“Kidnap” is a cheesy little thriller, an unapologetic B-movie and a clear attempt by Oscar-winner Halle Berry at having a “Taken” of her very own. And whether it’s despite or because of all that, “Kidnap” is the kind of breathlessly entertaining suspense romp that had normally staid film critics shouting at the screen.
Granted, for the first half of the movie, that shouting was because of the dopey and frequently downright dangerous decisions made by harried waitress Karla (Berry) in pursuit of her abducted son. By the second half, however, the audience was lustily rooting for her while also hoping for a very bad end for the very bad bad guys who had dared mess with Karla’s kid.
Berry won an Oscar for playing a waitress in “Monster’s Ball,” and one Academy Award later, she’s believable as a harried hash-slinger who has a close relationship with her young son Frankie (Sage Correa). The two are at a crowded park when Karla turns her back for just a second, but that’s long enough for parties unseen to whisk away with Frankie.
Karla sees him getting bundled into a car without license plates, and so she gives chase in her minivan, immediately dropping her smartphone in the parking lot. (Otherwise, there’d be no movie.) Ironic that we lost playwright Sam Shepard this week, because the screenplay by Knate Lee (“Cardboard Boxer”) spends so much time on the vehicular pursuit that “Kidnap” begins to resemble the endless chase script being written by one of the brothers in “True West.”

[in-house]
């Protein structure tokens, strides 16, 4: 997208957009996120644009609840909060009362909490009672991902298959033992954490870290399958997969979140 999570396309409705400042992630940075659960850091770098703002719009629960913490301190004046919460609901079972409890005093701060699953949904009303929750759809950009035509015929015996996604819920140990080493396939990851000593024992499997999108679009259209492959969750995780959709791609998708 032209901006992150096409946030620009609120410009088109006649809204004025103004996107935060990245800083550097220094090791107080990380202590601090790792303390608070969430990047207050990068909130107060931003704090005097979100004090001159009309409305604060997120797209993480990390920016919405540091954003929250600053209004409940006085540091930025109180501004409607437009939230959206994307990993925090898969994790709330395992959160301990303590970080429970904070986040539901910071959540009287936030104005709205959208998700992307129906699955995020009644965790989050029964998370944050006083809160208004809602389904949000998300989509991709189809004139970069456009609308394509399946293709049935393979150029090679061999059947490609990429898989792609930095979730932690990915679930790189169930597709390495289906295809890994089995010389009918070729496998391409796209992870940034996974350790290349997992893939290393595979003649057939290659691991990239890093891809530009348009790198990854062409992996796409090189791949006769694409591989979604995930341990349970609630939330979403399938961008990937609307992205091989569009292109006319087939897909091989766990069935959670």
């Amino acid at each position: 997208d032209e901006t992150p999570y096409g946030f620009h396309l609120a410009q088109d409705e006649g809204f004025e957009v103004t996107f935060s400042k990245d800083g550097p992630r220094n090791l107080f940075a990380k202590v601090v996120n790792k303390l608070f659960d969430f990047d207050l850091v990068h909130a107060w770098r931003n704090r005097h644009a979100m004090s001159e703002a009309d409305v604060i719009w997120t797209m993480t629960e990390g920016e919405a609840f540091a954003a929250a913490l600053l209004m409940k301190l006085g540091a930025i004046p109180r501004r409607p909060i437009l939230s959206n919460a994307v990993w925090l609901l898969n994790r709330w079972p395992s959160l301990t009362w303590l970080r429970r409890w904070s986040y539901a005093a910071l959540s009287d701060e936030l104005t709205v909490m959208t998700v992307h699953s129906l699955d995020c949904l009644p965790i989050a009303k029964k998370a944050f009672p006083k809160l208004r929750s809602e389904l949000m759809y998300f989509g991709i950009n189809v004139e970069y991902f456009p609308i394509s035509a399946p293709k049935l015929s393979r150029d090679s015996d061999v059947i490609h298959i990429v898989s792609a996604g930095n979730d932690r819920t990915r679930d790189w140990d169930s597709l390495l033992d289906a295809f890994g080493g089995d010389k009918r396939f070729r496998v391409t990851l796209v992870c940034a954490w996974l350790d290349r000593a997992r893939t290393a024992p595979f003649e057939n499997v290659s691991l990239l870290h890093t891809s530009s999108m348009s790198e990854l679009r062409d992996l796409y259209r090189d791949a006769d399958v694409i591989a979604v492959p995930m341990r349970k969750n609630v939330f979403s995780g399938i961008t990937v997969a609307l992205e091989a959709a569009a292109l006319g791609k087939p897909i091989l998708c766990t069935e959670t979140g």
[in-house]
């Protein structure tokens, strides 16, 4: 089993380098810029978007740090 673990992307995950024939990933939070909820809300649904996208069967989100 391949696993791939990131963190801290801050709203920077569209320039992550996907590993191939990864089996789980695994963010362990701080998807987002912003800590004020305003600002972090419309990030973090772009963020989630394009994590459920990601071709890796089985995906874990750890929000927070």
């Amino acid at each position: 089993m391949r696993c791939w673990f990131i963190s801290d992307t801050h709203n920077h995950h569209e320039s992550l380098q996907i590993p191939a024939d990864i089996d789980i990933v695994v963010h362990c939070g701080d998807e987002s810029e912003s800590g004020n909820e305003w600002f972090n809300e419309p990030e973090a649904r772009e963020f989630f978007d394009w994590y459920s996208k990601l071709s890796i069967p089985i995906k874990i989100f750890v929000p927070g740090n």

By the time, the kidnappers, with Karla in tow, make it deep into bayou country, the stage is set for a showdown outside of the cars, by which time Karla is taking no prisoners. One could argue that the film is fairly irresponsible, since it exploits every parent’s fear that their kids will suddenly be stolen by rednecks out of a Rob Zombie casting call, and since it justifies the endangerment of innocent bystanders by Karla’s reckless driving. But hey, the movie asks, what devoted mom could do anything else?
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Lee and director Luis Prieto (“Pusher”) tick off every avenue that might allow Karla to pass this burden off to the authorities. (One is reminded of the famous Hitchcock observation that people in the movies don’t turn to the police because it’s boring.) A police station bulletin board full of missing-children posters convinces Karla that saving Frankie is entirely on her shoulders, and a botched Amber Alert only confirms her doubts.
“Kidnap” constantly moves forward: even its one flashback is an auditory one, with the camera trained on Berry’s frantic expression as she hears a recording of one of the kidnappers sweetly talking Frankie into accompanying her to the parking lot. The early footage of Karla speeding through traffic in hot pursuit is somewhat garbled, but editor Avi Youabian (“The Walking Dead”) is on much surer footing once the movie takes us to country roads and, eventually, a creepy old house by a swamp.
Neither the score by Federico Jusid nor the acting of Chris McGinn and Lew Temple as the kidnappers contain an ounce of subtlety, but both the music and those villainous performances are completely effective. These are ham-fisted proceedings, but it’s very tasty ham.
This all may sound prosaic on paper, but between Berry’s committed performance and the film’s brisk cocktail of dread and adrenaline, “Kidnap” makes for a rousing, if ridiculous, ride.